The Grand Chamber of European Court of Human Rights has rejected an appeal by Genocide suspect, Sylvere Ahorugeze, who was challenging a Swedish court's decision to extradite him to Rwanda.
Alleged to have played a key role in the 1994 Genocide against the Tutsi that left over a million people dead, Ahorugeze was arrested in 2008 in Sweden as he tried to renew his family's passports at the Rwandan embassy.
He is particularly suspected of being responsible for the murders of about 30 families.
Reacting to the latest development, Prosecutor General, Martin Ngoga said: "We are in the process of checking the final details and the effect the decision can have on the country hosting the fugitive and which did not actually initiate the extradition process".
Ahorugeze's extradition was initiated by Sweden but after being held in custody for three years, the Supreme Court ruled that there was no reason to detain him while the decision from Europe was taking time. Following his release, he returned to Denmark, where he now resides.
However, in October last year, the European Court of Human Rights ruled that it was in order for Sweden to authorise his deportation. The decision was challenged at the highest authority, the Grand Chamber, which has decided not to review the case.
"That aside, the fact is that we have the decision of the highest court in Europe and Denmark as a country within its jurisdiction is expected to act responsibly. This is going to provide a good test and challenge on how much respect these countries have on their own courts and on the same measure, whether they actually care about the Genocide that happened in our country," said Ngoga.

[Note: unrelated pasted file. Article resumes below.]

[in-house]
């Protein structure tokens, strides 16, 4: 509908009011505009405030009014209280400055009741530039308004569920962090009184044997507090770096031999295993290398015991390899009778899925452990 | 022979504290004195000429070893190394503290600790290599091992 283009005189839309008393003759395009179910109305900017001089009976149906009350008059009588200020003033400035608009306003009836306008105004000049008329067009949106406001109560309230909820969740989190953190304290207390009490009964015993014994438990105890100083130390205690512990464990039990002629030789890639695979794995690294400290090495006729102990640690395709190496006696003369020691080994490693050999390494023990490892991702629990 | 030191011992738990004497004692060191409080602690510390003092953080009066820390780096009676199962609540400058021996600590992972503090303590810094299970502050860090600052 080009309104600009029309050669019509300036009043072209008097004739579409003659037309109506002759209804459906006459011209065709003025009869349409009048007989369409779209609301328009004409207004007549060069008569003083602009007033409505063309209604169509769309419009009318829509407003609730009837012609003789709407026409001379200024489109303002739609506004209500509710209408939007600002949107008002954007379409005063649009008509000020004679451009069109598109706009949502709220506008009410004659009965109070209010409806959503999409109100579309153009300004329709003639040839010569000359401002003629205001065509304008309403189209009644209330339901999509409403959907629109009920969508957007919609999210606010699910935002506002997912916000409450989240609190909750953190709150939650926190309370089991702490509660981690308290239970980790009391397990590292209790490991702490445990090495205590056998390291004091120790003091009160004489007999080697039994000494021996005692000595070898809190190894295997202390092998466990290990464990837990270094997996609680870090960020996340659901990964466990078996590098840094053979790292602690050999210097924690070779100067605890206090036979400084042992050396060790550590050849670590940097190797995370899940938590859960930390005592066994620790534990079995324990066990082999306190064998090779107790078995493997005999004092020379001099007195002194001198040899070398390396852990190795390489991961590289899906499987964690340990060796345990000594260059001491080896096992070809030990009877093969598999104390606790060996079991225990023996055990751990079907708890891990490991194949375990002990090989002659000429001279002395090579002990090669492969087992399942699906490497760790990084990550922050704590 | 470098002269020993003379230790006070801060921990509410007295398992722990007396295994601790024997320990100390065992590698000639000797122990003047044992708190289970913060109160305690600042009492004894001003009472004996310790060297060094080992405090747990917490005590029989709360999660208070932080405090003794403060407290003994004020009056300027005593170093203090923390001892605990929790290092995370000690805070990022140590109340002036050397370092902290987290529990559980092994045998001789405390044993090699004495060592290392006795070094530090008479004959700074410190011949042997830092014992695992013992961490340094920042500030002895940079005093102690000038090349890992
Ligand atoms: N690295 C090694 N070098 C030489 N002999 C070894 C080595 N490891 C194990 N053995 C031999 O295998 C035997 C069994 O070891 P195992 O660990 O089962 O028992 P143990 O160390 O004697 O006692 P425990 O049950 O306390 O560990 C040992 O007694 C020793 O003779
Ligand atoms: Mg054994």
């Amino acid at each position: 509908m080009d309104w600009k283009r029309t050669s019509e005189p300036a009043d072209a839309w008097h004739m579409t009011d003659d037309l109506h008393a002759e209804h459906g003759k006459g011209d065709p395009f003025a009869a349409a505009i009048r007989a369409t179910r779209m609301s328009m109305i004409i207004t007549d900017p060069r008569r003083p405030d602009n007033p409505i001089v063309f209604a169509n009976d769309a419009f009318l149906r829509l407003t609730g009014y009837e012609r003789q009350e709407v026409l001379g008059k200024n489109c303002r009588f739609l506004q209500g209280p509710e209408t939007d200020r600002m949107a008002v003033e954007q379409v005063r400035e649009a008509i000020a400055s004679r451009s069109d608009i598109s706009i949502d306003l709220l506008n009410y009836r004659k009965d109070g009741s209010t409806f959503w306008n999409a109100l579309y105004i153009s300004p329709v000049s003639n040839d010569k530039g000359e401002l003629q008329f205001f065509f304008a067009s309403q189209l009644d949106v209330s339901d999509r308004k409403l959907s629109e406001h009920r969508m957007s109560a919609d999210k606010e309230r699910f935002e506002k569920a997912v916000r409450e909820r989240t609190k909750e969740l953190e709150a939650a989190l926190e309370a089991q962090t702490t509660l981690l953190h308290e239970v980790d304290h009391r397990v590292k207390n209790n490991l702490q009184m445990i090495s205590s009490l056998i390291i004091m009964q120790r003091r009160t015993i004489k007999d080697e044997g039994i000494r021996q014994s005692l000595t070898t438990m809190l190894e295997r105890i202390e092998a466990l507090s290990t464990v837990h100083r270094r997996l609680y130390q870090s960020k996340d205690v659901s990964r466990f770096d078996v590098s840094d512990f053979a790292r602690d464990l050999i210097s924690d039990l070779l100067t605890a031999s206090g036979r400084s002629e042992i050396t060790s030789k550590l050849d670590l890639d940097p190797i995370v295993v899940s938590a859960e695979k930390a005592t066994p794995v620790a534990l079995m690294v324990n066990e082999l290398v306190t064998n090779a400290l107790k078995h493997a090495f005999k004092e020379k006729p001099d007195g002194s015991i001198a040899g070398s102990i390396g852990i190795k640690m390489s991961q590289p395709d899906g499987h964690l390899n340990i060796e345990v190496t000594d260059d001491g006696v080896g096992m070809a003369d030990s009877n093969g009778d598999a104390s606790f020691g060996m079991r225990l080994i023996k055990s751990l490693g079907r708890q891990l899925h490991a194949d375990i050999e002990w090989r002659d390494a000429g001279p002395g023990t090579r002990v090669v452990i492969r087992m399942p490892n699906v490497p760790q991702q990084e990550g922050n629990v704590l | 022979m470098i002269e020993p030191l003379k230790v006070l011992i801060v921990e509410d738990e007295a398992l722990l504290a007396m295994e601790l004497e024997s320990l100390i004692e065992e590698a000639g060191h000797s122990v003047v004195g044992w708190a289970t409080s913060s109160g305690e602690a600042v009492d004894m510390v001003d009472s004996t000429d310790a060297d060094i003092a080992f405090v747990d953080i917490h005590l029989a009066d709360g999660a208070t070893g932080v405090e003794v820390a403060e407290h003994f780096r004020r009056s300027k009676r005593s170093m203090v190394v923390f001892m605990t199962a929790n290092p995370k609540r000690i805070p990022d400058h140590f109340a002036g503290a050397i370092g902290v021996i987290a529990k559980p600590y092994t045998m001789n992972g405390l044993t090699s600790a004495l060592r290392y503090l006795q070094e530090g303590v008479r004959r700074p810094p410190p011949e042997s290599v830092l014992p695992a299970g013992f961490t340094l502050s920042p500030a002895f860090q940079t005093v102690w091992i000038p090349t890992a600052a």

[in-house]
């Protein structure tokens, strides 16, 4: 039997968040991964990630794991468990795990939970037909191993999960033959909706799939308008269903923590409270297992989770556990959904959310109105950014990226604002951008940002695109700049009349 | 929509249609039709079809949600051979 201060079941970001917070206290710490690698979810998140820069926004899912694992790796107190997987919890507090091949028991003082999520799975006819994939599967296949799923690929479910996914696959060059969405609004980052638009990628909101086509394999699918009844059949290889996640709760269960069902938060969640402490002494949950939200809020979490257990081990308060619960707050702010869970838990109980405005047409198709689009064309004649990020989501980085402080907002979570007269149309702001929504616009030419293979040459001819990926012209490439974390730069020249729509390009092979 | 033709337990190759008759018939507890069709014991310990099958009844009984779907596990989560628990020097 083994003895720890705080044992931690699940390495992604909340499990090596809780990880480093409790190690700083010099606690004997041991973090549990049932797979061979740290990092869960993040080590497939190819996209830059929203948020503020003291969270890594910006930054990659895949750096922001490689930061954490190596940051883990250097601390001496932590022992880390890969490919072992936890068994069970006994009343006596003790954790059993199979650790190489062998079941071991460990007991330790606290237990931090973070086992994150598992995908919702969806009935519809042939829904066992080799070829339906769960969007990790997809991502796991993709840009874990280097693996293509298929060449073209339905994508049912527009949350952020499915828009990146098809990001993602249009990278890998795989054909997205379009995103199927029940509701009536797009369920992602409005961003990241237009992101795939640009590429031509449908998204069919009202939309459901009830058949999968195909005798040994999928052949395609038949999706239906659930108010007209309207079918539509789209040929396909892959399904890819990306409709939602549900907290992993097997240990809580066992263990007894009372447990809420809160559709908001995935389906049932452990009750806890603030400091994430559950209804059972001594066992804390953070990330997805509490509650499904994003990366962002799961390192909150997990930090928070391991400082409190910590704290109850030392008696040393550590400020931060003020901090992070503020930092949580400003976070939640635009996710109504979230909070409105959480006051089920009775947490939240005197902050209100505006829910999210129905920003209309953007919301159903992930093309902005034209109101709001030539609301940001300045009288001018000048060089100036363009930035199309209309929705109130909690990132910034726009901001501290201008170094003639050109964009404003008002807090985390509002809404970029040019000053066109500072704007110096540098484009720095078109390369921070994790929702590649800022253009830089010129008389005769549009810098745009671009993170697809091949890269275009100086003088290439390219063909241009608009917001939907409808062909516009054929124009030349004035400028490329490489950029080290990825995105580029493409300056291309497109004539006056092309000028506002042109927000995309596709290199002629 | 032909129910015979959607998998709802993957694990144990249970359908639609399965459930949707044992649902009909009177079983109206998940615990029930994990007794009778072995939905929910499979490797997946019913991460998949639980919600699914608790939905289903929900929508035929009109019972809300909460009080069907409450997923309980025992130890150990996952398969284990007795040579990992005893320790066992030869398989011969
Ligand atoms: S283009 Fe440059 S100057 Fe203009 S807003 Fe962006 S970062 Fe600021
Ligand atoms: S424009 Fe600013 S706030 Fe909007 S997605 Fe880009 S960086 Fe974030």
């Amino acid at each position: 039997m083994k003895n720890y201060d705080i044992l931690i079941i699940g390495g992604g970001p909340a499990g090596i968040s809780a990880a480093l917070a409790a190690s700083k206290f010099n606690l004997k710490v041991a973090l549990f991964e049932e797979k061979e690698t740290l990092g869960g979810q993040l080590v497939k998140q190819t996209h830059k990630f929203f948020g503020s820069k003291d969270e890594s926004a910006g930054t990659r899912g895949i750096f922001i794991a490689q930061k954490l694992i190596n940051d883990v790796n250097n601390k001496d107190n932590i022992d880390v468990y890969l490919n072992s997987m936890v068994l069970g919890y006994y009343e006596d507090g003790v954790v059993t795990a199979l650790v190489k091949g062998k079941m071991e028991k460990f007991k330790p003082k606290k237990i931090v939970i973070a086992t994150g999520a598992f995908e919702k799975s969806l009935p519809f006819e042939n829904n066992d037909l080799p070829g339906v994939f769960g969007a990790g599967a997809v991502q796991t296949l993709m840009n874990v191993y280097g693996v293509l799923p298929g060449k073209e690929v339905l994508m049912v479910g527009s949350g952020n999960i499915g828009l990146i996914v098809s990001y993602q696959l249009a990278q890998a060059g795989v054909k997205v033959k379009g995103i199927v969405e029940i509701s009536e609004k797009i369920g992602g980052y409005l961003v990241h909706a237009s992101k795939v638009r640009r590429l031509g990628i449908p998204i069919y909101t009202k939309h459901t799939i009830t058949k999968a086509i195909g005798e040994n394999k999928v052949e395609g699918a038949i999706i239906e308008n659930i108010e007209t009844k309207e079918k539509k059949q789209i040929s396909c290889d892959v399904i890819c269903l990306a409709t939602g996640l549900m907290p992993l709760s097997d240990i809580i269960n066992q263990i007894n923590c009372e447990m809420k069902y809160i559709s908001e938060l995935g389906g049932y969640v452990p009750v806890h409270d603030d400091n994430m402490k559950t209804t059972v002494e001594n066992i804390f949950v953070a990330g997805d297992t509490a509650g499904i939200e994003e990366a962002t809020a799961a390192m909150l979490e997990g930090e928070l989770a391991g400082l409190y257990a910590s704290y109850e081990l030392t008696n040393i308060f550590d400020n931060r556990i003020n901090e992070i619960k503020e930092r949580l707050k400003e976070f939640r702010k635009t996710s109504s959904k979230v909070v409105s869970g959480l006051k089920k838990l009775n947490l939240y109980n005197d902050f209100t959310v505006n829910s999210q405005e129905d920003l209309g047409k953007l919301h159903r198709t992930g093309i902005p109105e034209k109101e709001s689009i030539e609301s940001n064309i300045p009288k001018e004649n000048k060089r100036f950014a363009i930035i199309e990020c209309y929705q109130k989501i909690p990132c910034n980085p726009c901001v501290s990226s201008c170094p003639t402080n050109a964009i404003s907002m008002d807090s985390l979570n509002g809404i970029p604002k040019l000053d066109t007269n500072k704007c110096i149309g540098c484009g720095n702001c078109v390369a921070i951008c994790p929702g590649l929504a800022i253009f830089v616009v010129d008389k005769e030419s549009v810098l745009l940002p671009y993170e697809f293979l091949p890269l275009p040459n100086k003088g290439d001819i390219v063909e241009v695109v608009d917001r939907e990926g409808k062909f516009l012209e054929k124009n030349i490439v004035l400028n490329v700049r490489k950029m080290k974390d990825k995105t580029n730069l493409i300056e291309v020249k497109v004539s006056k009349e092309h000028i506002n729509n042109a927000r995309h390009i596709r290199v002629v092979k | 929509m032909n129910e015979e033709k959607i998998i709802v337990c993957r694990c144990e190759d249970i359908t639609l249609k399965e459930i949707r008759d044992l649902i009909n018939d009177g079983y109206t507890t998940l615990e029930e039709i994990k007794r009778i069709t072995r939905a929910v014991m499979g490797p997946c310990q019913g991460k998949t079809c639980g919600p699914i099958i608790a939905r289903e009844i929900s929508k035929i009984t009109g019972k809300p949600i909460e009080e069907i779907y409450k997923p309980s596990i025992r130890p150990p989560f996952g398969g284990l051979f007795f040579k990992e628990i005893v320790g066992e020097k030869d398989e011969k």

However, since Ahorugeze resides in Denmark, the Rwandan authorities will have to turn to the Danish - and not the Swedish - judicial system if they want Ahorugeze extradited. According to Western media reports, the Danes have so far been unwilling to have Ahorugeze extradited to Rwanda.
In his view, Ngoga observed that, "As a matter of fact, if it was not for the double standards and wrong choice of priorities on Rwanda issues, this is the right situation for organisations like Human Rights Watch and Amnesty International to join hands and call upon countries like Switzerland and Denmark to stop harbouring high level fugitives.
"Unfortunately, they are nowhere to be seen in such cases. They only surface when there was a move to block extraditions of these fugitives to Rwanda."
Ahorugeze is also accused of having participated in the killing of hundreds of Tutsis, especially in Gikondo, a Kigali City suburb.
Born in 1956, Ahorugeze served as Director of the Rwandan Civil Aviation Authority and Kigali International Airport in 1994.